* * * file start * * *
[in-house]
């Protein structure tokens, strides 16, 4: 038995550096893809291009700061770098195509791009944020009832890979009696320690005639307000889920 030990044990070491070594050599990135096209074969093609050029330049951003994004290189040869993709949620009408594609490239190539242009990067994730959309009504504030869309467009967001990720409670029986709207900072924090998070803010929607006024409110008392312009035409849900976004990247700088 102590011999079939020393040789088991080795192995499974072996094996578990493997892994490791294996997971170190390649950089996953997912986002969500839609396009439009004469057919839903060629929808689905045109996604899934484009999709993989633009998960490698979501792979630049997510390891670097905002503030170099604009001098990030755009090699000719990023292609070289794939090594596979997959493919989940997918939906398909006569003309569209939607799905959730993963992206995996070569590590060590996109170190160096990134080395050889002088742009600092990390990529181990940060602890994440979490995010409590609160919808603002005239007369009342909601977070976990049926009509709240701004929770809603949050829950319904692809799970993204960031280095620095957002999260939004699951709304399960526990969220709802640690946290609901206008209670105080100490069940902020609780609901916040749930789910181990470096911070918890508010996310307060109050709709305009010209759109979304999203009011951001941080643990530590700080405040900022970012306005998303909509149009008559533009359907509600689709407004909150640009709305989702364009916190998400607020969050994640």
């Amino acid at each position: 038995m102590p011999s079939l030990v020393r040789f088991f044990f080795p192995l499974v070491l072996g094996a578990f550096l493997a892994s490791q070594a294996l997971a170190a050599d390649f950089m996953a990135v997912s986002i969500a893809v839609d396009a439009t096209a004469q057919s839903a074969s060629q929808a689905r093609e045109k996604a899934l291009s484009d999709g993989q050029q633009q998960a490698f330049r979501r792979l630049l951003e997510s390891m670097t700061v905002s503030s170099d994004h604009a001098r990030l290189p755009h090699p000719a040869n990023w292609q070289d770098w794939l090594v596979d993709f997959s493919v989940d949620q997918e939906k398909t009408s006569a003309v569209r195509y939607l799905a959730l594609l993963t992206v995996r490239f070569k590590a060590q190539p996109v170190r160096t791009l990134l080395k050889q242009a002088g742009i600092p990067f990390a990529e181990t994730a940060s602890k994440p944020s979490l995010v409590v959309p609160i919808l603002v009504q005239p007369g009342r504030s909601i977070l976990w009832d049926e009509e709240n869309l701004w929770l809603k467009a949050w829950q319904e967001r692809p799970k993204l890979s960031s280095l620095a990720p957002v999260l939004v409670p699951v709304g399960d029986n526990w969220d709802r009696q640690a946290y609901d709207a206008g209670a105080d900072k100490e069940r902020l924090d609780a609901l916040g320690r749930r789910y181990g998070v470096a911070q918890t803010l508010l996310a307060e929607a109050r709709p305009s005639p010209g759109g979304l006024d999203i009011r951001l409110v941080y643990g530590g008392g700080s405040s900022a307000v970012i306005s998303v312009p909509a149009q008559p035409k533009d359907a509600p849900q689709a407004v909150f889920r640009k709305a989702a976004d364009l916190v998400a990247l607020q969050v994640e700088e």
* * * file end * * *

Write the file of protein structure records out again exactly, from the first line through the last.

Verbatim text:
[in-house]
């Protein structure tokens, strides 16, 4: 038995550096893809291009700061770098195509791009944020009832890979009696320690005639307000889920 030990044990070491070594050599990135096209074969093609050029330049951003994004290189040869993709949620009408594609490239190539242009990067994730959309009504504030869309467009967001990720409670029986709207900072924090998070803010929607006024409110008392312009035409849900976004990247700088 102590011999079939020393040789088991080795192995499974072996094996578990493997892994490791294996997971170190390649950089996953997912986002969500839609396009439009004469057919839903060629929808689905045109996604899934484009999709993989633009998960490698979501792979630049997510390891670097905002503030170099604009001098990030755009090699000719990023292609070289794939090594596979997959493919989940997918939906398909006569003309569209939607799905959730993963992206995996070569590590060590996109170190160096990134080395050889002088742009600092990390990529181990940060602890994440979490995010409590609160919808603002005239007369009342909601977070976990049926009509709240701004929770809603949050829950319904692809799970993204960031280095620095957002999260939004699951709304399960526990969220709802640690946290609901206008209670105080100490069940902020609780609901916040749930789910181990470096911070918890508010996310307060109050709709305009010209759109979304999203009011951001941080643990530590700080405040900022970012306005998303909509149009008559533009359907509600689709407004909150640009709305989702364009916190998400607020969050994640």
């Amino acid at each position: 038995m102590p011999s079939l030990v020393r040789f088991f044990f080795p192995l499974v070491l072996g094996a578990f550096l493997a892994s490791q070594a294996l997971a170190a050599d390649f950089m996953a990135v997912s986002i969500a893809v839609d396009a439009t096209a004469q057919s839903a074969s060629q929808a689905r093609e045109k996604a899934l291009s484009d999709g993989q050029q633009q998960a490698f330049r979501r792979l630049l951003e997510s390891m670097t700061v905002s503030s170099d994004h604009a001098r990030l290189p755009h090699p000719a040869n990023w292609q070289d770098w794939l090594v596979d993709f997959s493919v989940d949620q997918e939906k398909t009408s006569a003309v569209r195509y939607l799905a959730l594609l993963t992206v995996r490239f070569k590590a060590q190539p996109v170190r160096t791009l990134l080395k050889q242009a002088g742009i600092p990067f990390a990529e181990t994730a940060s602890k994440p944020s979490l995010v409590v959309p609160i919808l603002v009504q005239p007369g009342r504030s909601i977070l976990w009832d049926e009509e709240n869309l701004w929770l809603k467009a949050w829950q319904e967001r692809p799970k993204l890979s960031s280095l620095a990720p957002v999260l939004v409670p699951v709304g399960d029986n526990w969220d709802r009696q640690a946290y609901d709207a206008g209670a105080d900072k100490e069940r902020l924090d609780a609901l916040g320690r749930r789910y181990g998070v470096a911070q918890t803010l508010l996310a307060e929607a109050r709709p305009s005639p010209g759109g979304l006024d999203i009011r951001l409110v941080y643990g530590g008392g700080s405040s900022a307000v970012i306005s998303v312009p909509a149009q008559p035409k533009d359907a509600p849900q689709a407004v909150f889920r640009k709305a989702a976004d364009l916190v998400a990247l607020q969050v994640e700088e």